But after Haussmann, the high-BC nodes form a more open, widely spaced system of key channels, somewhat like the vein network of a leaf. In other words, Haussmann’s avenues and boulevards helped to prevent routes becoming funnelled through the congested city centre, and gave Paris space to breathe.
The new roads also altered the typical shape of blocks. It’s been found previously that many urban road networks tend to intersect at right angles, dividing up the space ever more finely into square or rectangular blocks a bit like the crack networks of ceramic glazes. That’s what Paris looked like before the 1850s. But the new boulevards sliced boldly through this grid, creating a wider variety of block shapes, especially triangles and elongated rectangles.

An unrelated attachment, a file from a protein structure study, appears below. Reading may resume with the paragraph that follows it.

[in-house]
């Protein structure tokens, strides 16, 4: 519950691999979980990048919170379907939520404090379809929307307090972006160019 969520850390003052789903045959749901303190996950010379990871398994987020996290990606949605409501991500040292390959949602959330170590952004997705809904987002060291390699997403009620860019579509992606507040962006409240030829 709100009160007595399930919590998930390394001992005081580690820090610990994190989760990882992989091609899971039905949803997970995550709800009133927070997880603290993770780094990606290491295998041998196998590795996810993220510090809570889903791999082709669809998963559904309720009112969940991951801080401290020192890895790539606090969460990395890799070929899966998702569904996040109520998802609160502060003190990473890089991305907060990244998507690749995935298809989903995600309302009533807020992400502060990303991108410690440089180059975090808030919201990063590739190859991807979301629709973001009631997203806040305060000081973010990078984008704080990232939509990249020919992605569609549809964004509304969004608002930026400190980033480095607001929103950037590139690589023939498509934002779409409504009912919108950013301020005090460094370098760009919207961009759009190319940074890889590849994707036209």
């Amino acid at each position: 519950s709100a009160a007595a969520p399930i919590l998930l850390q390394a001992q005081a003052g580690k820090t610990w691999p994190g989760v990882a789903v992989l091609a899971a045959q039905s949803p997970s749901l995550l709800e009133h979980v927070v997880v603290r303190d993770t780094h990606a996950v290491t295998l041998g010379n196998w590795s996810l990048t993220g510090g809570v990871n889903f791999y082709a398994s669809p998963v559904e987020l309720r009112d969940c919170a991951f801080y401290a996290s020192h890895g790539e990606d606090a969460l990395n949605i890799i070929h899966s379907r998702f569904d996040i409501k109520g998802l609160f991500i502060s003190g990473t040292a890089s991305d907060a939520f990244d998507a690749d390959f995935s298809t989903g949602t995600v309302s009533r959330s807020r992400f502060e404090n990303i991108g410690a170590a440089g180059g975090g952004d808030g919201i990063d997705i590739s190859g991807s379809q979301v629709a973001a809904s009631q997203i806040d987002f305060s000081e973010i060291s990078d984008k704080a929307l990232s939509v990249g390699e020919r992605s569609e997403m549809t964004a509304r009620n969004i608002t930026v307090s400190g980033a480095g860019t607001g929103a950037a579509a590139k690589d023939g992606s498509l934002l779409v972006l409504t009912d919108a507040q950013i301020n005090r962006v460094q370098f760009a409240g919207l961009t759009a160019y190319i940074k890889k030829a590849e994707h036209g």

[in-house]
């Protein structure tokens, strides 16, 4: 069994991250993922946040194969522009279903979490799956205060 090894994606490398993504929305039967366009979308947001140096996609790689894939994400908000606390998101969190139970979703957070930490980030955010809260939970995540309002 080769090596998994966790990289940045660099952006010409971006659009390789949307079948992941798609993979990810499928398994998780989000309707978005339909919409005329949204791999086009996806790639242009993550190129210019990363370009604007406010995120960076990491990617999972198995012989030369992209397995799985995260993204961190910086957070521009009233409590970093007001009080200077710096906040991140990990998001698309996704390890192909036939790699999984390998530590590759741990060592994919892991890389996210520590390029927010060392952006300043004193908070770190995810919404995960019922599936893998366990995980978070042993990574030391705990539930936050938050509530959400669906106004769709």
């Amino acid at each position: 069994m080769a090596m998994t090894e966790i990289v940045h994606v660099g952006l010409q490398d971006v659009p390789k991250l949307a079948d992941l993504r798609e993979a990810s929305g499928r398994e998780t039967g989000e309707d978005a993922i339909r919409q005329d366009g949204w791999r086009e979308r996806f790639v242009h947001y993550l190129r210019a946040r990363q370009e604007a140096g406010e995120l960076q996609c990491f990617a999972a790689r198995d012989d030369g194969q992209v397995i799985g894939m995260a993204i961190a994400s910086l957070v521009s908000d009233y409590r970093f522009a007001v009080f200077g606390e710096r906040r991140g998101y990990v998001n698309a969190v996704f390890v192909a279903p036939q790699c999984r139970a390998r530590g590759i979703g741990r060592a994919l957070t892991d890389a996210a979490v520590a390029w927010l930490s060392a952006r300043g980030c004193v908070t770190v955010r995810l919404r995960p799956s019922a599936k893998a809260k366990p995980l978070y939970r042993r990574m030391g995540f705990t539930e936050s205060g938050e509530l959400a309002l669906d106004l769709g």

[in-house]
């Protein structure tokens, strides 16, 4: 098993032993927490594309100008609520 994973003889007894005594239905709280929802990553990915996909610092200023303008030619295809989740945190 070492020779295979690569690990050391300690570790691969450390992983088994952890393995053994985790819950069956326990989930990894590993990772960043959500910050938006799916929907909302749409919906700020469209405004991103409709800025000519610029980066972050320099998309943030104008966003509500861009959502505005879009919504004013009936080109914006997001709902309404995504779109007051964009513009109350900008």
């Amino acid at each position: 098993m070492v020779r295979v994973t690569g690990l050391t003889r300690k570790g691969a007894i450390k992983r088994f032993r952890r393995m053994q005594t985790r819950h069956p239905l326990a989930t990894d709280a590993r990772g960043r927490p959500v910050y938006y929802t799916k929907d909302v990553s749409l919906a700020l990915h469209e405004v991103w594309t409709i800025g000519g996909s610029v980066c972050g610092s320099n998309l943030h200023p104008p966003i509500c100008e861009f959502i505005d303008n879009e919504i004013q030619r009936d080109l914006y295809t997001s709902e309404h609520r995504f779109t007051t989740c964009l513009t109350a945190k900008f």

So whether the Second Empire reforms transformed the face of Paris is a subtle question. Some of the changes over the 19th Century, such as higher street density and increase in intersections, might have happened anyway thanks to the growth in population. In other ways, Haussmann stamped a “non-natural” geometry on the city’s evolving network. Although Haussmann’s plans were criticised both at the time and by architects later, it looks as though they did a pretty good job, making the city centre less congested in a way that Parisians still benefit from today. London, in contrast, missed its chance: the grand new streets proposed by Christopher Wren after the Great Fire in 1666 weren’t built in time to prevent the city’s natural, spontaneous evolution from reasserting itself.
All the same, using the tools that Barthelemy and colleagues have developed, it might now be possible to probe Haussmann’s scheme more closely. One question, for example, is how close it came to finding the very best solution to the problems it tackled.